Green Visions: The Future of Flooding
"Ninety-eight percent of the counties across the country have experienced a flood event," says David Maurstad, the Senior Executive of the National Flood Insurance Program with FEMA. "We've seen an increase in both the frequency [and] also the severity of flood events."
An increase in flooding means a greater need during flood recovery. Maurstad, a leader in disaster risk and the former lieutenant governor for the state of Nebraska, notes that FEMA does support communities after disaster events, but the response is sometimes not nearly enough. "It's a misnomer that after a flooding event - even a Presidentially declared disaster that has the total support of the federal government - that there's going to be assistance for individual property owners and small business owners."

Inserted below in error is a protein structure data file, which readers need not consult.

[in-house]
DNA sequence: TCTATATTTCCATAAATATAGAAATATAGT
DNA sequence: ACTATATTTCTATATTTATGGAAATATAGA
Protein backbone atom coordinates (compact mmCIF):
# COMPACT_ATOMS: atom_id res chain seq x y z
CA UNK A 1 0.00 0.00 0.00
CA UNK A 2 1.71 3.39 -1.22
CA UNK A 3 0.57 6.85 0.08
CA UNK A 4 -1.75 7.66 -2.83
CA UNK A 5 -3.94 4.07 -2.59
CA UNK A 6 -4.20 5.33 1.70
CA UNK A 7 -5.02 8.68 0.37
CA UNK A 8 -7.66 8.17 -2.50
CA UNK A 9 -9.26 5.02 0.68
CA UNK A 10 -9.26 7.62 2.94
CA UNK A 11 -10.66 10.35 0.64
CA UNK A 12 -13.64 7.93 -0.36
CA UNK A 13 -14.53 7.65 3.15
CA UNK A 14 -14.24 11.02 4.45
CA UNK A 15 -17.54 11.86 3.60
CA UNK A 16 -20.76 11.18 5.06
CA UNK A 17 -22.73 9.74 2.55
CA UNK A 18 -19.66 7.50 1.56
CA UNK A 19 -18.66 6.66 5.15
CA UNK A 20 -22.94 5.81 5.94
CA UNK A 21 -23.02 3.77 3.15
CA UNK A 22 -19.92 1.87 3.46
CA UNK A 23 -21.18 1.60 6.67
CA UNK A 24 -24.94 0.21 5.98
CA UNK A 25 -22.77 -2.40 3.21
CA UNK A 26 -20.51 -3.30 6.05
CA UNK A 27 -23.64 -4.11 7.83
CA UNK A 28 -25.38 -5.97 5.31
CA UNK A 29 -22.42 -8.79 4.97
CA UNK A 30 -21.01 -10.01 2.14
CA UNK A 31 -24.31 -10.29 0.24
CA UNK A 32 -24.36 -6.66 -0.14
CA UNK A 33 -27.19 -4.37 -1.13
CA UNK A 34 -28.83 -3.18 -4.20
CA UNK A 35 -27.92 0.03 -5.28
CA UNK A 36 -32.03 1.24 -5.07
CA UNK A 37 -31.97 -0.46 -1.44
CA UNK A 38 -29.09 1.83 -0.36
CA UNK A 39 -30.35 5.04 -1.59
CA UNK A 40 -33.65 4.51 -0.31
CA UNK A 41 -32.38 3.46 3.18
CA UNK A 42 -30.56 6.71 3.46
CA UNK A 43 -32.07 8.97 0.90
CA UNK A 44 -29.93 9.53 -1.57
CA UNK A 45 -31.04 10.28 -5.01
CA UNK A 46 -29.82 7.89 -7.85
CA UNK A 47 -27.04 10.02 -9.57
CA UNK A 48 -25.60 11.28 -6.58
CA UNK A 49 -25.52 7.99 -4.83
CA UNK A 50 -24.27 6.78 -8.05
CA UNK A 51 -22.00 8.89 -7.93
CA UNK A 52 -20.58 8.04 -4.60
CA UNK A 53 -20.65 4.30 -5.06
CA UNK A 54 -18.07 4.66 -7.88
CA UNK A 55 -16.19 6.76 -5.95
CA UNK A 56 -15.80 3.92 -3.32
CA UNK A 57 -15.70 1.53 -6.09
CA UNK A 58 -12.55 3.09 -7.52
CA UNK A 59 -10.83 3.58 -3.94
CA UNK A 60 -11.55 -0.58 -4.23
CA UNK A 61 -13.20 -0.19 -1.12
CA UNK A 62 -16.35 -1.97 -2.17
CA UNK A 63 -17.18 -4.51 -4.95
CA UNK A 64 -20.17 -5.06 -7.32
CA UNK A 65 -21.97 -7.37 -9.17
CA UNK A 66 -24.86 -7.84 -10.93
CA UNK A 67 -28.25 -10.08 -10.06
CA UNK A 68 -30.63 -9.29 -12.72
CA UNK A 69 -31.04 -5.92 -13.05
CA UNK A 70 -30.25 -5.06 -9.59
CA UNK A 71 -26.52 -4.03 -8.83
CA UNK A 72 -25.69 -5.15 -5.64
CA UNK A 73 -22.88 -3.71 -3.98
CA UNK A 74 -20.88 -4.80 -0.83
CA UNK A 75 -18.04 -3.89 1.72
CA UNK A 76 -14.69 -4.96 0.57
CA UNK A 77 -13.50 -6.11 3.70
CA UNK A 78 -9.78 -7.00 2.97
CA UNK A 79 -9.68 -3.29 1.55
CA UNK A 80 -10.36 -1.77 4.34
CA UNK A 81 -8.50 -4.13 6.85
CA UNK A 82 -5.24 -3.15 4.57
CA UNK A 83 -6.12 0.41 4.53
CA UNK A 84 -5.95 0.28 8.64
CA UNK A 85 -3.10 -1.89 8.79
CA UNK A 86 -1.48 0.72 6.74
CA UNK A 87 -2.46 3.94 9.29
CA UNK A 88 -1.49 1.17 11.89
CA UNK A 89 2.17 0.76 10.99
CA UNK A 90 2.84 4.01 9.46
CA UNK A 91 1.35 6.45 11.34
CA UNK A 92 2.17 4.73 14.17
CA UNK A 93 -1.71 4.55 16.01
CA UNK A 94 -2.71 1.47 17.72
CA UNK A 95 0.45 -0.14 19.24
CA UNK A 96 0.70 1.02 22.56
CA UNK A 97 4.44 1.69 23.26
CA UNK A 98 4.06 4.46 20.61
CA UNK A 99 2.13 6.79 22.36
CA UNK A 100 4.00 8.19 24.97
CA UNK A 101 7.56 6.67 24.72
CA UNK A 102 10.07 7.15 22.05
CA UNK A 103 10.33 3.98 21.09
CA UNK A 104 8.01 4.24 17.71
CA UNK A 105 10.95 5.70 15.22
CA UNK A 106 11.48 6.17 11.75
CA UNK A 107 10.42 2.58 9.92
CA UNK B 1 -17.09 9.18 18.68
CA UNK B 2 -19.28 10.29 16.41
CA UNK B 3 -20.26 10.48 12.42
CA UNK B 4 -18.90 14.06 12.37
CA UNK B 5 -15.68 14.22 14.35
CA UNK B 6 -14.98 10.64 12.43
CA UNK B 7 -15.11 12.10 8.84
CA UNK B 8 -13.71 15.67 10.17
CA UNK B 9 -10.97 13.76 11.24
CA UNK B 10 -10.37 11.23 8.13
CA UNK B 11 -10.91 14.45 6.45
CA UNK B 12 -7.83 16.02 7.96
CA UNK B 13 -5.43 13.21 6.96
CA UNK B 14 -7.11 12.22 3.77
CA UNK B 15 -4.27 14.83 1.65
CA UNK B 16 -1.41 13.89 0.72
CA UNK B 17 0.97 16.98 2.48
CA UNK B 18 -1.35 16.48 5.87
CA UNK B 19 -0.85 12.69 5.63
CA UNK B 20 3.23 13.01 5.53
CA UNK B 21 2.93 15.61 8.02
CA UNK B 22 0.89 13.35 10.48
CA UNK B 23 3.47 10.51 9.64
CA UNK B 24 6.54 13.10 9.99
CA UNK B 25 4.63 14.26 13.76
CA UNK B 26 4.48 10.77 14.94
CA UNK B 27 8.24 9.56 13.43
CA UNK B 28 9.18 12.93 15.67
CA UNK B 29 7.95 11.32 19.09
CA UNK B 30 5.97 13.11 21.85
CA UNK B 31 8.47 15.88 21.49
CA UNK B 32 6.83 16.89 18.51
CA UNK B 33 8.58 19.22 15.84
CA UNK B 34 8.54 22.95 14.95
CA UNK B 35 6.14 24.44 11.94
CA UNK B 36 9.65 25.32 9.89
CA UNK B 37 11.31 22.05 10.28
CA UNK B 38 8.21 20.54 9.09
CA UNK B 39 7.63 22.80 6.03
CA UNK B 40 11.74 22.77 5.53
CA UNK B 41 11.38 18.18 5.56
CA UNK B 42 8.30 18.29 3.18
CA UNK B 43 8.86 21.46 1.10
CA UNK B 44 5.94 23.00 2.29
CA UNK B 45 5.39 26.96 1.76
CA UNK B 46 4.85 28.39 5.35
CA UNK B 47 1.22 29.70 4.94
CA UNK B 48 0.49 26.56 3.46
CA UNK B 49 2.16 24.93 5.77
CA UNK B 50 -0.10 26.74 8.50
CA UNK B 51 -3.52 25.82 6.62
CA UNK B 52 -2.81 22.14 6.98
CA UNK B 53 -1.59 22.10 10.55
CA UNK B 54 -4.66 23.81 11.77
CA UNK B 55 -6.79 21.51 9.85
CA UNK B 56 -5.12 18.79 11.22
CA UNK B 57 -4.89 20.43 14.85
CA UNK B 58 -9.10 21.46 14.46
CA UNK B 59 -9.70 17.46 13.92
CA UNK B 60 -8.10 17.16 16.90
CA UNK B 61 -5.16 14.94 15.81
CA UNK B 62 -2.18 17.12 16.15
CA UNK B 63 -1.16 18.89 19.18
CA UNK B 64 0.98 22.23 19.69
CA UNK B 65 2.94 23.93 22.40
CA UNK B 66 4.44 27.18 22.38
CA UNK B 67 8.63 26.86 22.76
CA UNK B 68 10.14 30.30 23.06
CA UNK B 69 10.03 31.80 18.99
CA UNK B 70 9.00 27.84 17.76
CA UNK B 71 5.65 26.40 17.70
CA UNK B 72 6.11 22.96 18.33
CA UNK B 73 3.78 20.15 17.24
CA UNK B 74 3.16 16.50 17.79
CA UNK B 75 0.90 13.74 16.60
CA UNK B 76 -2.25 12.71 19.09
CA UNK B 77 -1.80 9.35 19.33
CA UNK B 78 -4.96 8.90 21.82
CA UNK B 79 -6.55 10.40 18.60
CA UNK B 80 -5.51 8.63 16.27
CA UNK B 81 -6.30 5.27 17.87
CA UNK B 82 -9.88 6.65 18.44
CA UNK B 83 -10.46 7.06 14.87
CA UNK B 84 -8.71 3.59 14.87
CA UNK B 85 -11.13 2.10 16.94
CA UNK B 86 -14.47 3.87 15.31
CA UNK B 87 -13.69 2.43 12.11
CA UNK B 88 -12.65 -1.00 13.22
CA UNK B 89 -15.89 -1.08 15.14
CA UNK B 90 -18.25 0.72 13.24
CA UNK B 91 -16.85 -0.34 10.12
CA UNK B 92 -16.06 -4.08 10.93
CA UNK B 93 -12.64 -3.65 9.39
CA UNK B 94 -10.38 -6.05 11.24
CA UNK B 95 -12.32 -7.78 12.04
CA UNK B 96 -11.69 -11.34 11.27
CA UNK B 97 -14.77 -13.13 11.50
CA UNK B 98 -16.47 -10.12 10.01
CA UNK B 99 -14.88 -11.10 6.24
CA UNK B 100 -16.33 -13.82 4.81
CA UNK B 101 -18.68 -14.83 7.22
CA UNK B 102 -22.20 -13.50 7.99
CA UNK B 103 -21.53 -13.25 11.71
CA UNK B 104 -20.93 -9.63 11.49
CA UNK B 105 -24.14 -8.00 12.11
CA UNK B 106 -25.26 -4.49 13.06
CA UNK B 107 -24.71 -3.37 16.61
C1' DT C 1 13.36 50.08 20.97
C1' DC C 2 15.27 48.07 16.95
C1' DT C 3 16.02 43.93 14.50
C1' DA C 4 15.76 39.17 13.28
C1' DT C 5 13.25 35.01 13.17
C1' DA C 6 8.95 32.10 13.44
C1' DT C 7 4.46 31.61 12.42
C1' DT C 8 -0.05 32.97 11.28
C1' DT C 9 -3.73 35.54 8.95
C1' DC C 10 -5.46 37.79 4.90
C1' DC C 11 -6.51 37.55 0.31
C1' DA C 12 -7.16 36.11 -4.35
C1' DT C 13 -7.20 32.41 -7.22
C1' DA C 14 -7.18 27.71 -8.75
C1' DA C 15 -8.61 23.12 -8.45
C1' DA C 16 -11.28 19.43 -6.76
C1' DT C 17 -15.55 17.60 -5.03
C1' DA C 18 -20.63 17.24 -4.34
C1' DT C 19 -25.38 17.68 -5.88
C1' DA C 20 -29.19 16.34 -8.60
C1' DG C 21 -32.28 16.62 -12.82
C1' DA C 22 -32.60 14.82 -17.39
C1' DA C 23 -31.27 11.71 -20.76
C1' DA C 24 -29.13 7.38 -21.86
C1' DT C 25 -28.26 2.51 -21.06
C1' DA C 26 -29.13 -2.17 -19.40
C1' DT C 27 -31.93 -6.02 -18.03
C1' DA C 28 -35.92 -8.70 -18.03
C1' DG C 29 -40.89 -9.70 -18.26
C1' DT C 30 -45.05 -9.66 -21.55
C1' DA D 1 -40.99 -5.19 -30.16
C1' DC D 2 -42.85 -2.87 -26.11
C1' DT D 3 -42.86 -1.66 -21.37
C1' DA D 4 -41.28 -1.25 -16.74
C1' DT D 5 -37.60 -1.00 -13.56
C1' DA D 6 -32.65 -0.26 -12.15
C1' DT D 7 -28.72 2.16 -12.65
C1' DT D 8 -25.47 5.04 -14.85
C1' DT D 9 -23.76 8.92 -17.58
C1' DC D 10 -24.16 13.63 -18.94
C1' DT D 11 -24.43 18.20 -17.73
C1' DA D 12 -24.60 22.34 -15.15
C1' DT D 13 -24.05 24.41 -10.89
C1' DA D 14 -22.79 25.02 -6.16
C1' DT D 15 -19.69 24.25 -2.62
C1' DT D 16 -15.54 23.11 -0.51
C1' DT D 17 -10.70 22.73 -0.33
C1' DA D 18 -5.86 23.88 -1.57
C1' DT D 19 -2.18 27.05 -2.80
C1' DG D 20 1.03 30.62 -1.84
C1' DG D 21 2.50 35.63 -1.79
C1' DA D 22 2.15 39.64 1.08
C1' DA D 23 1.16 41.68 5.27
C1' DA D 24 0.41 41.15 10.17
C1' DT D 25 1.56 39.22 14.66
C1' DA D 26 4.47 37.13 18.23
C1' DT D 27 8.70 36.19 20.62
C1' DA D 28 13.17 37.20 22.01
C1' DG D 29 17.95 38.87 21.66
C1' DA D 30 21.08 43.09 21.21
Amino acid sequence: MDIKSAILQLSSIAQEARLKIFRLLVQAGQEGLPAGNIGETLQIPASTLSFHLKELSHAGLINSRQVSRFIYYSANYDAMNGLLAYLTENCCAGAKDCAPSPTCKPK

As a reaction to these changes in flood frequency and severity, flood insurance has been adjusted so that each property is considered individually. An older model considered zones when coming up with a price point for insurance costs. "No longer is one person going to subsidize the cost of another policyholder," says Marstaud. The sophisticated research and approach will more appropriately assess a property and the potential damage that a flood might cause.
Maurstad also urges property owners to take preventative actions that include raising equipment out of potential flood areas and considering the value of items stored in basements. "We can do better, and we've got to really commit ourselves to what can we do to be more resilient to flood events and reduce disaster suffering."
For more information, visit any of the following websites:
Plan Ahead for Disasters | Ready.gov
Make A Plan | Ready.gov
The National Flood Insurance Program (floodsmart.gov)
You can hear Green Visions at 8:20am every Wednesday on Northland Morning.